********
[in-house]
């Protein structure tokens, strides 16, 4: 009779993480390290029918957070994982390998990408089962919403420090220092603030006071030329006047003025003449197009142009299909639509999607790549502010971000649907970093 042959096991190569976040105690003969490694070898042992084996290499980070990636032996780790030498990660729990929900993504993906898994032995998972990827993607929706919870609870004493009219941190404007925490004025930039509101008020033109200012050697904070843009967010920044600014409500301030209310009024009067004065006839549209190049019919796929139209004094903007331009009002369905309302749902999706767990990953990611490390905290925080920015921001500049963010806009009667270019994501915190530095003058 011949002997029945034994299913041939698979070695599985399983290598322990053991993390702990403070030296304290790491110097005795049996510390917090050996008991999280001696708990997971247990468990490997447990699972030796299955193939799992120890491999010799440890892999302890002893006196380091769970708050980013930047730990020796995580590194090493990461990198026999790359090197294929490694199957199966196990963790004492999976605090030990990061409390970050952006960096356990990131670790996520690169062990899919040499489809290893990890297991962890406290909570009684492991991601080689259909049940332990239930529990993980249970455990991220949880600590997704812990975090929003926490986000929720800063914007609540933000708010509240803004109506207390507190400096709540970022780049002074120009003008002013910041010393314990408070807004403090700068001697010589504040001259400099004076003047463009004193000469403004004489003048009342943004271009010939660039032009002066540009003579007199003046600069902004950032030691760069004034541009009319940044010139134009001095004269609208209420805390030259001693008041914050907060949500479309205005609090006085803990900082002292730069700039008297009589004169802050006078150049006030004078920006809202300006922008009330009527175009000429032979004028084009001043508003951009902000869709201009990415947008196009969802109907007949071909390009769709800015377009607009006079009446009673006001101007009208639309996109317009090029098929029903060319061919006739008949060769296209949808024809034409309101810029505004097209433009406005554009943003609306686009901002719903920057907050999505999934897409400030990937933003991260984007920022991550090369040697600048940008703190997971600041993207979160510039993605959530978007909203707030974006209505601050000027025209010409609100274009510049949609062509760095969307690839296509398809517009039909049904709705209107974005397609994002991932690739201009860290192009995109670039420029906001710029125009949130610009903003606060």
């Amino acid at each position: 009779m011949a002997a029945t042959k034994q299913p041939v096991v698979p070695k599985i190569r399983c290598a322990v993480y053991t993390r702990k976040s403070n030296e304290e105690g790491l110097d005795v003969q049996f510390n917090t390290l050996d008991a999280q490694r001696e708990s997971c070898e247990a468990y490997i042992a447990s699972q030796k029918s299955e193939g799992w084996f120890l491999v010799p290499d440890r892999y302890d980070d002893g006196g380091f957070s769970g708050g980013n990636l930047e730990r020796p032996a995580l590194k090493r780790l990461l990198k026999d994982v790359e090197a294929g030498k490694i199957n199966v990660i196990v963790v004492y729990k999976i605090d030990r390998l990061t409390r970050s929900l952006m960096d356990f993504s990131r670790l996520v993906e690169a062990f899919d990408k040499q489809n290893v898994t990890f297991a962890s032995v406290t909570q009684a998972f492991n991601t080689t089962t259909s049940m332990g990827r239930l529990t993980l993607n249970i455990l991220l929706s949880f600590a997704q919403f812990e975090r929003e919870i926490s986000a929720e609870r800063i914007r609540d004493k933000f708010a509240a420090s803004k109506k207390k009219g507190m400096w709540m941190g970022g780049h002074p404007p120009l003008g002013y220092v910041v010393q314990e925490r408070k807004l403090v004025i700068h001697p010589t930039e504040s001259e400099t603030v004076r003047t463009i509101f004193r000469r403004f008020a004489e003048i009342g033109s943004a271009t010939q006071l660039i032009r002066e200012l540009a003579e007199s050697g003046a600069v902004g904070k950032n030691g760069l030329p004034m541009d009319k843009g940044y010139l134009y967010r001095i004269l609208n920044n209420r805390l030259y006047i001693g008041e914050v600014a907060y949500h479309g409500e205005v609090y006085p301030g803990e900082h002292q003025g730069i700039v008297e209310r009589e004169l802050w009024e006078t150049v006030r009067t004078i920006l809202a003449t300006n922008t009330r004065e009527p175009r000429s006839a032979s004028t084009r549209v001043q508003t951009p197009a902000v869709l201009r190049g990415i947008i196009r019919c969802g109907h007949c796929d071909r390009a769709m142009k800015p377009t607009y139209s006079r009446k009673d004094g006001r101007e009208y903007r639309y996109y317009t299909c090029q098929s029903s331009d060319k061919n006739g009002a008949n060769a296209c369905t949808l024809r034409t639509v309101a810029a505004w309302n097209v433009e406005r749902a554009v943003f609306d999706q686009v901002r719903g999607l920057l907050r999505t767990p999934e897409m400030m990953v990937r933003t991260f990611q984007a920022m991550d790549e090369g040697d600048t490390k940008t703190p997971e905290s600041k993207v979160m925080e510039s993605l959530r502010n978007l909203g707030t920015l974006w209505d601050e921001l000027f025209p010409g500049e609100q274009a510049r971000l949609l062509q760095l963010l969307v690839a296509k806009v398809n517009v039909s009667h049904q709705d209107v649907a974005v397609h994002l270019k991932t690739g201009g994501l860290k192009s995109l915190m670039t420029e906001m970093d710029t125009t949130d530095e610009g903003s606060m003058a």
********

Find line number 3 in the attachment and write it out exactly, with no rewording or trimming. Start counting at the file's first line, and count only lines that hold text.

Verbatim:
């Amino acid at each position: 009779m011949a002997a029945t042959k034994q299913p041939v096991v698979p070695k599985i190569r399983c290598a322990v993480y053991t993390r702990k976040s403070n030296e304290e105690g790491l110097d005795v003969q049996f510390n917090t390290l050996d008991a999280q490694r001696e708990s997971c070898e247990a468990y490997i042992a447990s699972q030796k029918s299955e193939g799992w084996f120890l491999v010799p290499d440890r892999y302890d980070d002893g006196g380091f957070s769970g708050g980013n990636l930047e730990r020796p032996a995580l590194k090493r780790l990461l990198k026999d994982v790359e090197a294929g030498k490694i199957n199966v990660i196990v963790v004492y729990k999976i605090d030990r390998l990061t409390r970050s929900l952006m960096d356990f993504s990131r670790l996520v993906e690169a062990f899919d990408k040499q489809n290893v898994t990890f297991a962890s032995v406290t909570q009684a998972f492991n991601t080689t089962t259909s049940m332990g990827r239930l529990t993980l993607n249970i455990l991220l929706s949880f600590a997704q919403f812990e975090r929003e919870i926490s986000a929720e609870r800063i914007r609540d004493k933000f708010a509240a420090s803004k109506k207390k009219g507190m400096w709540m941190g970022g780049h002074p404007p120009l003008g002013y220092v910041v010393q314990e925490r408070k807004l403090v004025i700068h001697p010589t930039e504040s001259e400099t603030v004076r003047t463009i509101f004193r000469r403004f008020a004489e003048i009342g033109s943004a271009t010939q006071l660039i032009r002066e200012l540009a003579e007199s050697g003046a600069v902004g904070k950032n030691g760069l030329p004034m541009d009319k843009g940044y010139l134009y967010r001095i004269l609208n920044n209420r805390l030259y006047i001693g008041e914050v600014a907060y949500h479309g409500e205005v609090y006085p301030g803990e900082h002292q003025g730069i700039v008297e209310r009589e004169l802050w009024e006078t150049v006030r009067t004078i920006l809202a003449t300006n922008t009330r004065e009527p175009r000429s006839a032979s004028t084009r549209v001043q508003t951009p197009a902000v869709l201009r190049g990415i947008i196009r019919c969802g109907h007949c796929d071909r390009a769709m142009k800015p377009t607009y139209s006079r009446k009673d004094g006001r101007e009208y903007r639309y996109y317009t299909c090029q098929s029903s331009d060319k061919n006739g009002a008949n060769a296209c369905t949808l024809r034409t639509v309101a810029a505004w309302n097209v433009e406005r749902a554009v943003f609306d999706q686009v901002r719903g999607l920057l907050r999505t767990p999934e897409m400030m990953v990937r933003t991260f990611q984007a920022m991550d790549e090369g040697d600048t490390k940008t703190p997971e905290s600041k993207v979160m925080e510039s993605l959530r502010n978007l909203g707030t920015l974006w209505d601050e921001l000027f025209p010409g500049e609100q274009a510049r971000l949609l062509q760095l963010l969307v690839a296509k806009v398809n517009v039909s009667h049904q709705d209107v649907a974005v397609h994002l270019k991932t690739g201009g994501l860290k192009s995109l915190m670039t420029e906001m970093d710029t125009t949130d530095e610009g903003s606060m003058a």